Dec. 20 (Bloomberg) -- SKF AB, the world’s largest maker of ball bearings, said it will book a 3 billion-krona ($456 million) provision to cover a potential fine for anti-competitive behavior. The shares fell the most in 18 months.
The European Commission is investigating “infringements of European competitive law by certain bearing manufacturers” and SKF believes it may be in line for a fine in 2014, the Swedish company said in a statement today. The provision will be booked in the fourth quarter, alongside an additional 250 million-kronor writedown on the value of inventories at its Kaydon unit, and 100 million kronor in restructuring costs.
“We have previously advised that the likely fine will materially affect our result and cash flow and have taken our best estimate of a possible fine into the result,” Chief Executive Officer Tom Johnstone said in the statement.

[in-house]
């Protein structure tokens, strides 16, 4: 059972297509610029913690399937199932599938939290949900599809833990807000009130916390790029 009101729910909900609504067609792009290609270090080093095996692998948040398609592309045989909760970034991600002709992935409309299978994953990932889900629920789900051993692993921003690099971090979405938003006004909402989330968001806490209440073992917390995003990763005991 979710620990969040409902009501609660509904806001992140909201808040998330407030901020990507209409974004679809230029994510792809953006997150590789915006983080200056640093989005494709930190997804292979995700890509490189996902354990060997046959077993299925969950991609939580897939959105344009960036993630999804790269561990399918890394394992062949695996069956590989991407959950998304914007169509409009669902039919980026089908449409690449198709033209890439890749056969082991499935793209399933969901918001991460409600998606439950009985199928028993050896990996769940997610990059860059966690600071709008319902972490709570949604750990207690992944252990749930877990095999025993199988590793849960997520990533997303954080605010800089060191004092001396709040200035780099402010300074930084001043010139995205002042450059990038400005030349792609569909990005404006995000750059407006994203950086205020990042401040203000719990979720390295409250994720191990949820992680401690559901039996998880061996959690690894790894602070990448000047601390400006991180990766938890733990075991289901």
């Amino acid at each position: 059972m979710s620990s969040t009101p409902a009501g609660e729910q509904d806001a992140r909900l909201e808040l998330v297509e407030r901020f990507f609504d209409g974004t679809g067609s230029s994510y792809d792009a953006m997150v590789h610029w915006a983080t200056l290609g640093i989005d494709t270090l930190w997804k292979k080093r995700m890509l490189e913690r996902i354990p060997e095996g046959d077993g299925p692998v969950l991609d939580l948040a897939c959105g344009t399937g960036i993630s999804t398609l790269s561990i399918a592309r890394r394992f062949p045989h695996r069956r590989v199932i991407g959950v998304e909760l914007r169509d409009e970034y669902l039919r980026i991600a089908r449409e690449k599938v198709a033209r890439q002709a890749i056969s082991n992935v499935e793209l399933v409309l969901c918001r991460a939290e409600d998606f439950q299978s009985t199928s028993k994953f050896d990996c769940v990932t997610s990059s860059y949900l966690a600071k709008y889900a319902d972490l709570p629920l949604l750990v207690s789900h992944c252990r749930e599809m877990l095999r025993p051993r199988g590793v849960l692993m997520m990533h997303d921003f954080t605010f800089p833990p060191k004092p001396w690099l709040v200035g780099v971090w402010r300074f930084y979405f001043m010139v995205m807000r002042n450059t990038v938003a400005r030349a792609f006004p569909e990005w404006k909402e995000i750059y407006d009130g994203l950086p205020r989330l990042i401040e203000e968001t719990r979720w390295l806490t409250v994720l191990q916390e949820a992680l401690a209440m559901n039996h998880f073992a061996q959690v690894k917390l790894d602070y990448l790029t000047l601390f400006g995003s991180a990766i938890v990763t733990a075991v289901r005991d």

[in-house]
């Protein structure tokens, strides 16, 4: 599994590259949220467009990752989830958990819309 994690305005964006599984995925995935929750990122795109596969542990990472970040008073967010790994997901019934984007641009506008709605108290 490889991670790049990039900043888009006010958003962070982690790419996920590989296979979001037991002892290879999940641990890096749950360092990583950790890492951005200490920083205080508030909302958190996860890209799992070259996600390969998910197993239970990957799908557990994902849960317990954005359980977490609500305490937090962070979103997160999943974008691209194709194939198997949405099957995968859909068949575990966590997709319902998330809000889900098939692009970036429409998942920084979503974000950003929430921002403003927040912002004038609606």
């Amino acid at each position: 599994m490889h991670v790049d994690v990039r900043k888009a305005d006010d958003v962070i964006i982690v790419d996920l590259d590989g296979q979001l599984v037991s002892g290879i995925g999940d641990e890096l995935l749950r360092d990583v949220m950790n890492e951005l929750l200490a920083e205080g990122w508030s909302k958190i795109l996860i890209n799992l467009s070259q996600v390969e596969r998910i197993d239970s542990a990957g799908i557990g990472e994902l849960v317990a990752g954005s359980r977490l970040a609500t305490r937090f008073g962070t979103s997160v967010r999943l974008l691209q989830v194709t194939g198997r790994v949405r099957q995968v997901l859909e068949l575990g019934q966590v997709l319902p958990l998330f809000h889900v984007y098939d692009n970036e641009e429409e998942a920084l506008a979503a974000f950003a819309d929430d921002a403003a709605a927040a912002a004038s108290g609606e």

The charges add to sluggish volumes that are weighing on earnings in the fourth quarter. Manufacturing has been “slightly lower” than planned, though sales were “broadly in line” with management expectations, according to SKF.
The bearing-maker’s stock fell as much as 6.5 percent to 166.7 kronor, the steepest drop since June 2012. The shares traded at 167.4 kronor as of 1:08 p.m. Stockholm time.
SKF paid $1.25 billion for Kaydon to expand in the U.S. market for industrial shock absorbers, gas springs and vibration isolation systems.
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